The ingredient list is pretty short. But it’s important to mix them in a particular order for best results.
- The Yeast Mixture – water, sugar, and yeast
- Dairy – yogurt
- Other – salt, olive oil, and flour
- Butter – for brushing on afterward
How to make Cast Iron Naan Bread:
Activate the yeast. In a large standing mixer (or use a large bowl and mix it by hand), combine the yeast, sugar, and warm water. Stir with a spatula, and let sit for about 15 minutes, or until the mixture gets bubbly.
Continue adding ingredients. Add the yogurt, olive oil, and salt – and mix again.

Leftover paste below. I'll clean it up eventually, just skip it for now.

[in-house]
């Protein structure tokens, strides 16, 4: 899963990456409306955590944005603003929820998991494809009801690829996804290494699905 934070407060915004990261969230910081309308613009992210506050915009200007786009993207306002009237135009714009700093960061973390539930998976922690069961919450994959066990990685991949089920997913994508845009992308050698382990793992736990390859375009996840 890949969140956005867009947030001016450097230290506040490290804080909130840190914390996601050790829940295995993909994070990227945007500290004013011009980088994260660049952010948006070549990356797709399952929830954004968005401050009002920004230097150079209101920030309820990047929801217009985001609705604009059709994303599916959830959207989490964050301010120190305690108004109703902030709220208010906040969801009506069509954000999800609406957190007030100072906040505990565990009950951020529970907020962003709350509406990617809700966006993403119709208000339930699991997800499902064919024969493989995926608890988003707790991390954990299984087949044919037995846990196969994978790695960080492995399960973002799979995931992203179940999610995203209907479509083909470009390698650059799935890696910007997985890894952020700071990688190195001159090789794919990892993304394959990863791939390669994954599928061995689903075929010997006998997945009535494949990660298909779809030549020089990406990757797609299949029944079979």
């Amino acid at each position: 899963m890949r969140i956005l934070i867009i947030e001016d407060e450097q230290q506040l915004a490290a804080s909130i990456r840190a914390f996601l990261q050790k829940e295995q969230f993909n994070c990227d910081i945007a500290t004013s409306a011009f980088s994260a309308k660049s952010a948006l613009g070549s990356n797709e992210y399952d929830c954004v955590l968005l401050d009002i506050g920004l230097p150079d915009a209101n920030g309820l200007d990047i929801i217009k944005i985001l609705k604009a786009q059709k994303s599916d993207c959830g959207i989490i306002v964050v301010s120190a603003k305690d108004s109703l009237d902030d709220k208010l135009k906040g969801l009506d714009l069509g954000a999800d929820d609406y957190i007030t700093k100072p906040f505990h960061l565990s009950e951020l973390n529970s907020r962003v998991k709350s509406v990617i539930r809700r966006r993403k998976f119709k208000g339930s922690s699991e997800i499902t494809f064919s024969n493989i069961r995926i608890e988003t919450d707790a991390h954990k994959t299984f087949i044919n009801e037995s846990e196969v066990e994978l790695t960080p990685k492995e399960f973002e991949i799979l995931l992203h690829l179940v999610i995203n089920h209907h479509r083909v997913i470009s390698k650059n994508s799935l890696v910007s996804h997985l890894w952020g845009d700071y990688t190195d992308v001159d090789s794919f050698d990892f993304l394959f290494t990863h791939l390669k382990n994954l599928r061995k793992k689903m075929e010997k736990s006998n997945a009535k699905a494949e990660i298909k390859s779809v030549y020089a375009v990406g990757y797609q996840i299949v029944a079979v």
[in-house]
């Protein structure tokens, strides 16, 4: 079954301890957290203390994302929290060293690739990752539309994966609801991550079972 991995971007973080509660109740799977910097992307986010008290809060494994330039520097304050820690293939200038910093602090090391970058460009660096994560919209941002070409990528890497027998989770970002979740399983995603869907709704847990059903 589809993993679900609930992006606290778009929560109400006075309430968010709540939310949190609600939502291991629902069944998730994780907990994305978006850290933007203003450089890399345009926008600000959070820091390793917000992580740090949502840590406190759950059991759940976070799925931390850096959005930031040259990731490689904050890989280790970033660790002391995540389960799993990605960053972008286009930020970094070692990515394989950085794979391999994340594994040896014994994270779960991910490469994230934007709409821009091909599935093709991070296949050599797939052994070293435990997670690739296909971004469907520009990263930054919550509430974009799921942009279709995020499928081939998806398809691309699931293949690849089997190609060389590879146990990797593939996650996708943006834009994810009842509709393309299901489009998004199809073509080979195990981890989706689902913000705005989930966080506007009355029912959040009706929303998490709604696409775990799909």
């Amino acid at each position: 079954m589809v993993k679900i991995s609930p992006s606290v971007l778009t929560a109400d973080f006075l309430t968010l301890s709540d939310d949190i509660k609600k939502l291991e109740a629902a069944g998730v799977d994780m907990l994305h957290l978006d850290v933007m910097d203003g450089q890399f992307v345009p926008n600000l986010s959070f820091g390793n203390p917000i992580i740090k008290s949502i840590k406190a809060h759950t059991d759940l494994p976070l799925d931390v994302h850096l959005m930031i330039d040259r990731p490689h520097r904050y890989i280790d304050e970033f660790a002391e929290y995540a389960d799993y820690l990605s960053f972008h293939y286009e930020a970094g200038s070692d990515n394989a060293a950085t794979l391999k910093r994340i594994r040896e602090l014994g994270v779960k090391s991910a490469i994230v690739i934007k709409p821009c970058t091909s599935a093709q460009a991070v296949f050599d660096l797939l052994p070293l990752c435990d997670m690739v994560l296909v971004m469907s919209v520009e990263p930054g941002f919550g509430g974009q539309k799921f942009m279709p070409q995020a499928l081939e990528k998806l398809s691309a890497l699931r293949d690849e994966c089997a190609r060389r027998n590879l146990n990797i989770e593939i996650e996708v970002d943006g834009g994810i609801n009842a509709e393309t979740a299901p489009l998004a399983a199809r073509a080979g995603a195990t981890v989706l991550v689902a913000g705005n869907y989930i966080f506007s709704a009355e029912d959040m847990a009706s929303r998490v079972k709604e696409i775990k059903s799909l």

Attach dough hook. Attach the dough hook and start adding flour. Add about two cups, start the mixer, and then continue adding until the dough starts to form a ball. It should start to pull away from the mixer, but it will be sticky. You want it to be slightly sticky.
Proof the dough. Remove the dough to a well greased mixing bowl, patting it together to form a nice ball. Cover with a clean dish towel, and sit it in a warm corner of your kitchen. Let it double in size, for approximately one hour.
Prep to grill the naan. Sprinkle some flour on a baking mat, and set the dough on top. Divide the dough into 12 equal sections. Place a cast iron skillet on the stove top at medium high heat.
Roll out naan. As your skillet heats up, take one section of dough at a time and form into a ball. Then use a rolling pin to roll out the dough into a very thin shape. (See picture below.) You’ll need extra flour to roll out each naan because it likes to stick.